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  37. I bought a Pashley Princess Sovereign in July 2010 and had problems with gears slipping from the first day. It was so frustrating and I was at the bike shop so many times I was embarrassed to go back. The bike shop kept saying it was the shifter. The shifter was replaced 3 times - each time with a different shifter. By November though, they finally got the right one and I haven't had problems since.

    I live in a hilly area and I also find the Pashley heavy and slow - at the same time I love the stability over rough roads, the feeling of safety in traffic. I bought the Pashley more for the looks, I admit. I rode a Gazelle on holiday this summer and the fit was much much better for me. I'm tall and long-waisted and the cockpit (?) - the distance between the seat and the handlebars - is just too short for me and I keep pushing myself back on the seat. I'm starting to think of selling it too.

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  38. Thank you for this.

    My wife rides a Pashley like this one and adores it - she carries our 15 month little one on the back in the Pashley supplied seat. She thinks the frame fits her, though she is 6" plus. That said, I am SURE, she had a frame size choice (though we are in the UK)

    Thankfully we are not in a hilly area and are blessed with lots of cycle paths - the bike has totally replaced her car for trips to shops.

    Re the slipping gears - these Sturmeys are superb, and once set they really are a gear to forget about. They do go out of sync in early days though, as cable can stretch. I just adjusted ours, and they are spot on (and from my memories of SA gears as a kid, expect them to stay that way)

    Baz
    http://gotaukulele.blogspot.com/

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  39. Cool, I didn't know Pashley had their own child seats!

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  40. Okay here is the deal.

    At some point Sturmey Archer replaced the awesome 5-speed hubs with a wider range version. The older ones have a black & red shifter, the newer ones come with a black & silver shifter. Maybe it's just getting the kinks out, but this new set of wider-range 5-speed hubs have been troublesome for people. I've at this point seen many online accounts of the gears slipping, and even visited a bike shop which was trying to rebuild/fix this hub on a Pashley rear wheel. After all their efforts, it was still not 100%. This isn't Pashley's problem per se, they ordered the hubs from SA like everyone else. I blame SA's quality control with the new hub version. Something's not quite right there and I hope they work it out and offer replacements to people who have the wider 5-speeds that have issues.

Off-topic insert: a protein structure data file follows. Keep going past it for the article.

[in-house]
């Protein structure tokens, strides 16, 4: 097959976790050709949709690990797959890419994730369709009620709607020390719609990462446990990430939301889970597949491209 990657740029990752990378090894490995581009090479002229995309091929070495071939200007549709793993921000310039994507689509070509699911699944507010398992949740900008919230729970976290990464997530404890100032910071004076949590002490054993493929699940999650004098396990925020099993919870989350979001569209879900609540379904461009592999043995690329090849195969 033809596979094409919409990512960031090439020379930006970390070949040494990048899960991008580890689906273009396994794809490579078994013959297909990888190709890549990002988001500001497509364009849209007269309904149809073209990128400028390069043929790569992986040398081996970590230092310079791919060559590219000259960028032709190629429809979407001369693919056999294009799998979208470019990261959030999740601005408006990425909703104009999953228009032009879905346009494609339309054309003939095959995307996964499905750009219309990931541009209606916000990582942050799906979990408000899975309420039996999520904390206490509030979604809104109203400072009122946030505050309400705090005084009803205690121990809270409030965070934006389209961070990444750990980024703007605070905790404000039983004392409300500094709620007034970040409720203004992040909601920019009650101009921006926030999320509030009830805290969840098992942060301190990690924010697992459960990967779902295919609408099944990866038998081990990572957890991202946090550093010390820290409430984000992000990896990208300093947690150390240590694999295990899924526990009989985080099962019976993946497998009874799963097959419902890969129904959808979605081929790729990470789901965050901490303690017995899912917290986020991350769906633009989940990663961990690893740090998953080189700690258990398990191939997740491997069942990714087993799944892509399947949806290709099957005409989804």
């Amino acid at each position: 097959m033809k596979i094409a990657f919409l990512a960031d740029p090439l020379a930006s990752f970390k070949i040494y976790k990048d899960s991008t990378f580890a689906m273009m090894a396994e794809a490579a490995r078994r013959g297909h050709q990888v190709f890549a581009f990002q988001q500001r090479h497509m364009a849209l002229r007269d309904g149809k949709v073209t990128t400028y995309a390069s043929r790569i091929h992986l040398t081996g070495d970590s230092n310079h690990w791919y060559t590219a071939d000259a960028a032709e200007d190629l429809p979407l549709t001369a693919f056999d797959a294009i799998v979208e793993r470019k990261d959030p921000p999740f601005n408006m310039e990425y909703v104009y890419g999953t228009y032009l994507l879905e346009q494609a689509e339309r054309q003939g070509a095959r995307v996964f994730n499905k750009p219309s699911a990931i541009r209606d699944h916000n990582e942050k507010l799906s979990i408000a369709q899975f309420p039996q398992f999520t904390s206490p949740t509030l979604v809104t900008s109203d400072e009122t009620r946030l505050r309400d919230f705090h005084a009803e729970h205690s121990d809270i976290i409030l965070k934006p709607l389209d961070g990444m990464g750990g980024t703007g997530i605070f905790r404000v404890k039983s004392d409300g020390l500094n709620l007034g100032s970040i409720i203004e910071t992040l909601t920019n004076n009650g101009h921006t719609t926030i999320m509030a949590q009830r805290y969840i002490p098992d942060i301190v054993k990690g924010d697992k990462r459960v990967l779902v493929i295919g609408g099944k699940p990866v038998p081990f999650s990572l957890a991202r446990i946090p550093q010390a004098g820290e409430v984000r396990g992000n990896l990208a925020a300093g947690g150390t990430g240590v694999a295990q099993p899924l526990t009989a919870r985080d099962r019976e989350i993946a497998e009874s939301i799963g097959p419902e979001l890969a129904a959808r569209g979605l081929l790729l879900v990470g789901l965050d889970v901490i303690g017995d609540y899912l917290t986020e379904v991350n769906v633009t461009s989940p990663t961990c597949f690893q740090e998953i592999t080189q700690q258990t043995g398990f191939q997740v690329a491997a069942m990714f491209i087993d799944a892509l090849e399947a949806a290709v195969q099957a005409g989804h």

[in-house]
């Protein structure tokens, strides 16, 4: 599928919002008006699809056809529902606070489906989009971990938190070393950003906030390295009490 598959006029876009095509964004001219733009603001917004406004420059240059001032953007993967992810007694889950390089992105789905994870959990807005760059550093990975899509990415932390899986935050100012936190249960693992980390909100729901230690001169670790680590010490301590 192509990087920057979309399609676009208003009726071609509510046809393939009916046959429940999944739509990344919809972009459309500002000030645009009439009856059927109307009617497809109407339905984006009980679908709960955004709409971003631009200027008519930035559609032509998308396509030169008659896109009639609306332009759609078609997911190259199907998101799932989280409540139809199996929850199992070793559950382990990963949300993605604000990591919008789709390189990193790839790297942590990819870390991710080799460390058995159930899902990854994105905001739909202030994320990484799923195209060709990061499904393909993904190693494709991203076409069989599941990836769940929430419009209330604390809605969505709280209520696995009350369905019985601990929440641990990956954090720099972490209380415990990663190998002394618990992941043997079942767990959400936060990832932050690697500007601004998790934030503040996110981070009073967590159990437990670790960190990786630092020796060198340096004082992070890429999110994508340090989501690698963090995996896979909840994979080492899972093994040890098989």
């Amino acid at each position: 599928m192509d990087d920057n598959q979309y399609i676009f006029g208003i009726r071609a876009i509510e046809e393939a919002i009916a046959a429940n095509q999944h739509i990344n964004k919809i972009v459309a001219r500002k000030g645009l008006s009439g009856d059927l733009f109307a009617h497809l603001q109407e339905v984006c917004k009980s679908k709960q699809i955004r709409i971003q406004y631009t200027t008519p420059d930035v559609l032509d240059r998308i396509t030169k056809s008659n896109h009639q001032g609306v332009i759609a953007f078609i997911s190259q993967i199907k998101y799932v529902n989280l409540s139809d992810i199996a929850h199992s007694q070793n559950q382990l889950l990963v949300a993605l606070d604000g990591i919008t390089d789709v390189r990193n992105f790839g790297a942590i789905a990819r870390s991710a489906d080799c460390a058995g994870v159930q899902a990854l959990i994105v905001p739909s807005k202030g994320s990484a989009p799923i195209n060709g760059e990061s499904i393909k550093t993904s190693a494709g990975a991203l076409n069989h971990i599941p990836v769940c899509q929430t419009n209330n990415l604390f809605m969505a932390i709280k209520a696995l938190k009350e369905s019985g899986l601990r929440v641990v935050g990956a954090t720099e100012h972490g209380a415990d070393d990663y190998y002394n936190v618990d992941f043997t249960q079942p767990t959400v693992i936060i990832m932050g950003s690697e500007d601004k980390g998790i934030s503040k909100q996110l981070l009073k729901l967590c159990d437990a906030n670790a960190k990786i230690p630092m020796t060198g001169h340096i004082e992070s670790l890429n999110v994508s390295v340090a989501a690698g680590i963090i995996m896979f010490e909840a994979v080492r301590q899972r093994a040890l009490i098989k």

Maybe the problem is the shifter, I don't know. But something is definitely going on. I wish I could get my hands on the new 5-speed hub so I can take a crack at it, but nobody I know rides one. By advice if you are having problems is be very firm until the bike is 100%. You should have NO slipping gears problems, that's just not right. If they can't fix the existing hub, someone has to eat the cost of getting a new one. If Pashley does it enough times, maybe they will come to SA with this problem and SA will do something about it.

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  41. "That is what I assumed as well, but no: my Gazelle is easier up hill than my Pashley was. Not only is the Gazelle more upright and relaxed, but it is also 5lbs or so heavier, so the whole thing really is a mystery to me."

    I saw a Pashley up close recently for the first time and was struck by how traditional it was. They don't call it the classic line for nothin'.

    Having seen the attachment method of the seatstays (bolts on both ends!)made me question the quality of steel and the tightness of joinery beneath the lugs. The paint felt like it was applied in a sawmill. That's harsh, I know, but I like the bikes for the roughness. It's certainly built with far looser tolerances than a modern bike. Pashley doesn't list what the frame material is, but I'd say it doesn't differ much from the original: plumbers' pipe.

    All these together create power transfer inefficiencies.

    "I'm curious how you'd compare the ride quality to the balloon tire Velorbis."